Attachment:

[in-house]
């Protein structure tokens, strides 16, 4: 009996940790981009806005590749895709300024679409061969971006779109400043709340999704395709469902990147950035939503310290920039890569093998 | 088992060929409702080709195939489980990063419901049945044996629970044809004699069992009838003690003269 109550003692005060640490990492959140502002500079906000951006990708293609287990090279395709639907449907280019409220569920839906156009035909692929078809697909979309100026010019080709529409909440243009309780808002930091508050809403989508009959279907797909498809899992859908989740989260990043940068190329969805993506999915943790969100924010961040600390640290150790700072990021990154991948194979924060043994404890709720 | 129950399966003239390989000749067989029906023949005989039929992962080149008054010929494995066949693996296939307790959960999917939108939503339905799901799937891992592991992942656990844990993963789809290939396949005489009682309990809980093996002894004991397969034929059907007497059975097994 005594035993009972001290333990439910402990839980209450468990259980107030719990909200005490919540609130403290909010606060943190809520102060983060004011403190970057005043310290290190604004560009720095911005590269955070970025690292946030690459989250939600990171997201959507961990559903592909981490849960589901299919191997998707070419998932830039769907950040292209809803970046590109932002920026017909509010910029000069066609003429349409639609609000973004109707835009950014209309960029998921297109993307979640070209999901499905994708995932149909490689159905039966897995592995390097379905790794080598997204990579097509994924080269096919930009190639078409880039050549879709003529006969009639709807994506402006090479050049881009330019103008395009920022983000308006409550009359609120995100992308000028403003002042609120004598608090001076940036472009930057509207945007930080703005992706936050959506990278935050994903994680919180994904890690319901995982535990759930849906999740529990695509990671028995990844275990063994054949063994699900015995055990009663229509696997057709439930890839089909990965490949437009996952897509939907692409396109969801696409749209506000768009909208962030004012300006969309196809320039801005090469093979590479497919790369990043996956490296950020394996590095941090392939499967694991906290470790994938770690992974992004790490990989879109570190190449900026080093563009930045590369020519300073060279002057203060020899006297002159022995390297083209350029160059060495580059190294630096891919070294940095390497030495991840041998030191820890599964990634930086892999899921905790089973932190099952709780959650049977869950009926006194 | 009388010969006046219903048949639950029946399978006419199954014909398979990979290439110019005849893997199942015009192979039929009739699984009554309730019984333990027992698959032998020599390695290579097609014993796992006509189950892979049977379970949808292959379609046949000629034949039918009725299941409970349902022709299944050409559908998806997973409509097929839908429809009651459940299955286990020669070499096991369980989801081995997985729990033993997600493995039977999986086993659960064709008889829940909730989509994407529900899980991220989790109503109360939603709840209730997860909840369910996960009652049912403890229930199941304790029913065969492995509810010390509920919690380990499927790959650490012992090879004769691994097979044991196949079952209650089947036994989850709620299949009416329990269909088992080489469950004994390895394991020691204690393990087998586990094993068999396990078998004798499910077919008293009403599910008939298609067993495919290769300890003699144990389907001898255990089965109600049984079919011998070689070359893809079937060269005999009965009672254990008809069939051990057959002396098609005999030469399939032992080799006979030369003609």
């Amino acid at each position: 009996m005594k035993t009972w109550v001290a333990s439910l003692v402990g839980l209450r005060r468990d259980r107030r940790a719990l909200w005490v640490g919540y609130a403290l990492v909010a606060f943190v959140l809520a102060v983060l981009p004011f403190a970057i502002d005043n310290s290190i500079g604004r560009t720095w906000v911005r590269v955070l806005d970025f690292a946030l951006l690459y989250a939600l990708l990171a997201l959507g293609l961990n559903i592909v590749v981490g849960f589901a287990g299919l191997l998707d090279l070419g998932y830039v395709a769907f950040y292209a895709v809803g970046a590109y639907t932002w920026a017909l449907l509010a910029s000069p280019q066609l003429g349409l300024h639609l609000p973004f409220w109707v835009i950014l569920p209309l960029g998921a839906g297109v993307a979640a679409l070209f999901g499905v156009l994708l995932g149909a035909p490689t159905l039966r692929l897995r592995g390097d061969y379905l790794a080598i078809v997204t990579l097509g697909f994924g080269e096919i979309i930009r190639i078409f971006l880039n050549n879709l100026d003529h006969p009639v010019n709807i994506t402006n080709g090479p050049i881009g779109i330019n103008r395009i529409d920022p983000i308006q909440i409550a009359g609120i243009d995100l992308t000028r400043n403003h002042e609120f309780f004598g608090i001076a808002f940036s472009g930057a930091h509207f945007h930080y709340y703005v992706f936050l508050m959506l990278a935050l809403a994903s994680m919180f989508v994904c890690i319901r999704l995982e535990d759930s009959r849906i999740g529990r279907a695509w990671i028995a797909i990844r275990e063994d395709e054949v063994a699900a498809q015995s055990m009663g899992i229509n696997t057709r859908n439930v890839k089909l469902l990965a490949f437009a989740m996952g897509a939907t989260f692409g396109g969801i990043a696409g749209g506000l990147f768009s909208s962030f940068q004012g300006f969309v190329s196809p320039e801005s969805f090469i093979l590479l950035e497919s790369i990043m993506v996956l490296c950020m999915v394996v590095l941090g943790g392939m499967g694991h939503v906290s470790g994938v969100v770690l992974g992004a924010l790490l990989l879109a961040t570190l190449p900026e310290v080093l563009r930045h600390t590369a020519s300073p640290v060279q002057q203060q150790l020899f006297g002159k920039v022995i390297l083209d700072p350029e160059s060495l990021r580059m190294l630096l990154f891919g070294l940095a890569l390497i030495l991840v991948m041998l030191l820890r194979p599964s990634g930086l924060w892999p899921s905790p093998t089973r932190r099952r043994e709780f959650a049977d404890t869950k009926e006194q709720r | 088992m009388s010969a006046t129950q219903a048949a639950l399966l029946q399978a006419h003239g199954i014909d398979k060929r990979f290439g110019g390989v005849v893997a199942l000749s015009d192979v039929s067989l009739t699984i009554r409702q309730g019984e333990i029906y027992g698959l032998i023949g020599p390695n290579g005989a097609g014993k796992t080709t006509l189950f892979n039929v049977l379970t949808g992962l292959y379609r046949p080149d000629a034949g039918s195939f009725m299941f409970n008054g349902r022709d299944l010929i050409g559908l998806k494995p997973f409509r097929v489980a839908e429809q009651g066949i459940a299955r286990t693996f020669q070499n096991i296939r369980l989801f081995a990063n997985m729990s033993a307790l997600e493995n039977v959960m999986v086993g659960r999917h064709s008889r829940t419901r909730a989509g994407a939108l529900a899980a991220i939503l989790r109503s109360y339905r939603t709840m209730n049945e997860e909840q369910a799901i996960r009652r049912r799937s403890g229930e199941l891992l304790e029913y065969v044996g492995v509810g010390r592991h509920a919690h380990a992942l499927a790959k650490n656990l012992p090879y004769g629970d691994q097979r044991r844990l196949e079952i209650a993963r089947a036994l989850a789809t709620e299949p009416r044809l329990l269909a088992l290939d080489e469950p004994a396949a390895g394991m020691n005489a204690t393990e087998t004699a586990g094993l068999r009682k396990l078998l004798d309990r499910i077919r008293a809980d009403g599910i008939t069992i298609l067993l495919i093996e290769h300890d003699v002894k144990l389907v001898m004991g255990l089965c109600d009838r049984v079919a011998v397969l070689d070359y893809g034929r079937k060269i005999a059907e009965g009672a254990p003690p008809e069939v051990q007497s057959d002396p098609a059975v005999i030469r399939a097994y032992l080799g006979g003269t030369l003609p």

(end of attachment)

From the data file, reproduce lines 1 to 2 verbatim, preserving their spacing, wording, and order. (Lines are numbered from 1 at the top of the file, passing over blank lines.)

[in-house]
């Protein structure tokens, strides 16, 4: 009996940790981009806005590749895709300024679409061969971006779109400043709340999704395709469902990147950035939503310290920039890569093998 | 088992060929409702080709195939489980990063419901049945044996629970044809004699069992009838003690003269 109550003692005060640490990492959140502002500079906000951006990708293609287990090279395709639907449907280019409220569920839906156009035909692929078809697909979309100026010019080709529409909440243009309780808002930091508050809403989508009959279907797909498809899992859908989740989260990043940068190329969805993506999915943790969100924010961040600390640290150790700072990021990154991948194979924060043994404890709720 | 129950399966003239390989000749067989029906023949005989039929992962080149008054010929494995066949693996296939307790959960999917939108939503339905799901799937891992592991992942656990844990993963789809290939396949005489009682309990809980093996002894004991397969034929059907007497059975097994 005594035993009972001290333990439910402990839980209450468990259980107030719990909200005490919540609130403290909010606060943190809520102060983060004011403190970057005043310290290190604004560009720095911005590269955070970025690292946030690459989250939600990171997201959507961990559903592909981490849960589901299919191997998707070419998932830039769907950040292209809803970046590109932002920026017909509010910029000069066609003429349409639609609000973004109707835009950014209309960029998921297109993307979640070209999901499905994708995932149909490689159905039966897995592995390097379905790794080598997204990579097509994924080269096919930009190639078409880039050549879709003529006969009639709807994506402006090479050049881009330019103008395009920022983000308006409550009359609120995100992308000028403003002042609120004598608090001076940036472009930057509207945007930080703005992706936050959506990278935050994903994680919180994904890690319901995982535990759930849906999740529990695509990671028995990844275990063994054949063994699900015995055990009663229509696997057709439930890839089909990965490949437009996952897509939907692409396109969801696409749209506000768009909208962030004012300006969309196809320039801005090469093979590479497919790369990043996956490296950020394996590095941090392939499967694991906290470790994938770690992974992004790490990989879109570190190449900026080093563009930045590369020519300073060279002057203060020899006297002159022995390297083209350029160059060495580059190294630096891919070294940095390497030495991840041998030191820890599964990634930086892999899921905790089973932190099952709780959650049977869950009926006194 | 009388010969006046219903048949639950029946399978006419199954014909398979990979290439110019005849893997199942015009192979039929009739699984009554309730019984333990027992698959032998020599390695290579097609014993796992006509189950892979049977379970949808292959379609046949000629034949039918009725299941409970349902022709299944050409559908998806997973409509097929839908429809009651459940299955286990020669070499096991369980989801081995997985729990033993997600493995039977999986086993659960064709008889829940909730989509994407529900899980991220989790109503109360939603709840209730997860909840369910996960009652049912403890229930199941304790029913065969492995509810010390509920919690380990499927790959650490012992090879004769691994097979044991196949079952209650089947036994989850709620299949009416329990269909088992080489469950004994390895394991020691204690393990087998586990094993068999396990078998004798499910077919008293009403599910008939298609067993495919290769300890003699144990389907001898255990089965109600049984079919011998070689070359893809079937060269005999009965009672254990008809069939051990057959002396098609005999030469399939032992080799006979030369003609």